November Is National Adopt-A-Senior Pet Month!
Much like fine wine, dogs age well. The bouncing out-of-control puppy, the sometimes fractious adolescent, and the highly enthusiastic (read: energetic) adult give way to a sweet and mellow kind of dignity by the time a dog turns eight years of age or so. That maturity and other pluses are probably obvious to those who have had the privilege of living with and loving dogs since puppyhood. But if you’re thinking about welcoming a senior dog into your home for the first time, here are several reasons why adopting a senior dog offers plenty of advantages over adopting his younger counterpart.
HE’S PROBABLY HOUSETRAINED
Older dogs do need to potty more often than their younger colleagues do—but at least they know that they’re supposed to do their business only at certain times and places. By adopting a senior dog, you’re bypassing the tedium of housetraining.
HE WON’T DESTROY YOUR POSSESSIONS
The mature dog has probably lived for many years in one or more human homes, so he knows that he’s not supposed to get into your stuff. In other words, you need not fear coming home to find that your dog has trashed your home in a fit of boredom, loneliness, or panic.
THERE’S NO MYSTERY
Puppies—even purebred puppies—are a little bit of a mystery. A person can’t know for sure if that little dog butterball will grow up to be undersized, oversized, light in color, or darker in color. (Coat colors can vary widely even within a litter of puppies.) A puppy’s temperament is not always predictable either; the puppy who was a shy little darling may grow up to be Mr. Hell on Wheels, especially if he doesn’t have appropriate training. A senior dog is exactly who he appears to be, which means that you don’t need to worry about unwelcome surprises.
HE’LL ALREADY KNOW HOW TO BEHAVE
Even if he hasn’t had all that much training, a senior dog isn’t likely to indulge in very many puppy antics, if any. He’s too dignified to jump up on people, and counter-surfing may be too much of an effort for him.
HE’LL LIKE BEING WITH YOU
Adolescent and young adult dogs certainly love their people, but they have additional priorities. After all, there’s a whole world out there for them to explore! Consequently, if you let a younger dog off leash in an unprotected area, that dog may decide to take off on an exploratory expedition. And youthful dogs are surprisingly speedy—they have no problem outrunning their humans. However, the older dog not only doesn’t possess such speed, but he isn’t at all unhappy about it. He’s no longer beset with wanderlust; his idea of a good time is to hang out with you.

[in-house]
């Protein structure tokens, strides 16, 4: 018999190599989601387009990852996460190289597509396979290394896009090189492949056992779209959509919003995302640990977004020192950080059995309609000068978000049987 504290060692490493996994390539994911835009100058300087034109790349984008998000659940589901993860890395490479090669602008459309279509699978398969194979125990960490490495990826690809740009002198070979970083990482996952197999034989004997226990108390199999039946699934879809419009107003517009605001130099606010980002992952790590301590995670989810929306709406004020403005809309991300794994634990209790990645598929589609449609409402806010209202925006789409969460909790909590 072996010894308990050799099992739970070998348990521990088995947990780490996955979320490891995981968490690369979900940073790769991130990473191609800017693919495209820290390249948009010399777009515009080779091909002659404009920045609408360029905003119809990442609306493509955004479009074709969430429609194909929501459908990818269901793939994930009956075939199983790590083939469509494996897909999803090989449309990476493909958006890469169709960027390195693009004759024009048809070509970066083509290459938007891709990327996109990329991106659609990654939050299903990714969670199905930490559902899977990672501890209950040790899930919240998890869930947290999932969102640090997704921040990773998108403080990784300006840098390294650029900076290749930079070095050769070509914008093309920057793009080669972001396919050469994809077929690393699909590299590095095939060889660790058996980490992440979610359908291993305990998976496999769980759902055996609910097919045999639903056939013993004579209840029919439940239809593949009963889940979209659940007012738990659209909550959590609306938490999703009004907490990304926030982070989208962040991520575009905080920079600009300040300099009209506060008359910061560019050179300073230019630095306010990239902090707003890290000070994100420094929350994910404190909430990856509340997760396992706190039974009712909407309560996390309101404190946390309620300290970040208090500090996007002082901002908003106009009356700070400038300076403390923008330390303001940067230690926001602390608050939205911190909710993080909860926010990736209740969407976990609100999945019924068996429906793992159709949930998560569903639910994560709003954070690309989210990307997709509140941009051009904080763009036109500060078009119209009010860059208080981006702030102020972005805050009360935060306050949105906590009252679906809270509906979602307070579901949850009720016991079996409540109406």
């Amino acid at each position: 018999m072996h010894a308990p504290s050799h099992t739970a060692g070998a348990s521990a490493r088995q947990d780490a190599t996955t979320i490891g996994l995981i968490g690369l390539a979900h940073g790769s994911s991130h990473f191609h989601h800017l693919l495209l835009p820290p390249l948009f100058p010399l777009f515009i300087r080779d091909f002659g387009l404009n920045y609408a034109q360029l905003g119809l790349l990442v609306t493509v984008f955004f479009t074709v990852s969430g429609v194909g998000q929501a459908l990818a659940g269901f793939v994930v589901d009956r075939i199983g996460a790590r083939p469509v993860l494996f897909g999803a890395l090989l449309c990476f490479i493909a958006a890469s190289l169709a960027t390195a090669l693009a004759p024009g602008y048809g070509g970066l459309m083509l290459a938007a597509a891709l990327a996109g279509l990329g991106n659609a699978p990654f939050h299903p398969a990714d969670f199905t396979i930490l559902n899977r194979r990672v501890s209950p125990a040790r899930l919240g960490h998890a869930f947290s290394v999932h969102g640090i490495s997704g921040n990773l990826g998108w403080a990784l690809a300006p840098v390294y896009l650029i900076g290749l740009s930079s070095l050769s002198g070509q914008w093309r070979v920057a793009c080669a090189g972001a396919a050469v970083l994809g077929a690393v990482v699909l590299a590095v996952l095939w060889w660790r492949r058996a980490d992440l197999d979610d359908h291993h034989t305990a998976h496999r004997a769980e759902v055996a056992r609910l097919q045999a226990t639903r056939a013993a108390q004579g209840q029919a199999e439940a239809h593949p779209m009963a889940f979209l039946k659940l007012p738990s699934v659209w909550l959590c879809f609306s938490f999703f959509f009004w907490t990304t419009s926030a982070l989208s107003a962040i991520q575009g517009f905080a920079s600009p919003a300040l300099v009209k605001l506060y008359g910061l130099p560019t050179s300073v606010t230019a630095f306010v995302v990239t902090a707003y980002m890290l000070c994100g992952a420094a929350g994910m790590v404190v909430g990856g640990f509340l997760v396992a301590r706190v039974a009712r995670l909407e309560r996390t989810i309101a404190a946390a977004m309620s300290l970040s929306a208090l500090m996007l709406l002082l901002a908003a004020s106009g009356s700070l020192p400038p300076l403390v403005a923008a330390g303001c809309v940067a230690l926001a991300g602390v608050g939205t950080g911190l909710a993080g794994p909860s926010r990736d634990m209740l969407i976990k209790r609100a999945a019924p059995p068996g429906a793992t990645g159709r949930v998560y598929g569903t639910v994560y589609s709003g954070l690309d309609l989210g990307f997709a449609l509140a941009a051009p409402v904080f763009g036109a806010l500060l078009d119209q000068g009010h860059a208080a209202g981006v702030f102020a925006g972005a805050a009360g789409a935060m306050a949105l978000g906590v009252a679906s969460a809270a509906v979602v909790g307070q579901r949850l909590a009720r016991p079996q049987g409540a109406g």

HE’LL GIVE YOU A REST
The counter-surfing, garbage-raiding, paper-shredding, sock-stealing puppy or young adult is a total hoot—but boy, he’ll keep you busy dealing with such antics. The senior dog is way beyond such mischief; it’s beneath his dignity—and the more dignity he has, the more rest you get.
HE’LL KNOW WHEN TO LEAVE YOU ALONE
Although an older dog will tend to stick closer to you than a young dog will, that doesn’t mean that the oldster is a pest. As long as he knows where you are, he’ll be cool with whatever you’re doing. If, for example, you’re playing around on your computer, a senior dog will be perfectly happy just taking a snooze at your side—or at most, discreetly signaling you that he needs a potty break. Such discretion can be a welcome alternative to dealing with a puppy who relentlessly tries to get you to play, gets himself into trouble when you won’t play, or just can’t settle down while you update your Facebook or Twitter page.
HE’LL PAY ATTENTION
Adolescent and young adult dogs don’t always appear to hear what you’re asking them to do. They may be guilty of a kind of selective deafness: They don’t seem to hear you tell them to get off the couch or to come when called, but they magically appear before you if they hear words like “cookie” or “treat.” But with senior dogs, such hijinks are a thing of the past. They’re happy to hang onto your every word and, if possible, do what you’ve asked. If a senior dog appears not to hear what you’re saying, the reason may be real deafness, not the selective kind.
HE’LL APPRECIATE YOU
Puppies and young adult dogs are the cutest, most infectious beings to grace the planet, hands down. That said, their cuteness doesn’t always extend to being affectionate. Instead, they entertain us with their playful behavior and their unabashed joie de vivre. They’re too busy enjoying life in general to pay a whole lot of attention to you in particular (although spending time training and socializing a young dog can help change that). But a senior dog is different—especially if you’ve adopted him as a senior from a shelter or rescue group. He knows how good his life is with you. He’s grateful for cuddle time, an extra treat, and—most of all—extra attention. Many adopters of rescued or shelter dogs strongly believe that their dogs know how fortunate they are and that they greatly appreciate the second chance at happiness that their adopters have given them.
HE’LL TEACH YOU WHAT REALLY MATTERS
The writer Milan Kundera wrote that “Dogs are our link to paradise. They don’t know evil or jealousy or discontent. To sit with a dog on a hillside on a glorious afternoon is to be back in Eden, where doing nothing was not boring—it was peace.” Crazy, active young dogs certainly contribute to the glory of an afternoon; there are few things more beautiful than seeing a dog run with the afternoon sun shining on his coat. But real peace and joy come from sitting down in that afternoon sun with a senior dog. The older dog is much more likely to settle down enough to enjoy that activity (or more accurately, inactivity) than his younger counterpart is.
Excerpted from Golden Retriever (DogLife: Lifelong Care for Your Dog™) © 2010 T.F.H. Publications, Inc. Used by Permission.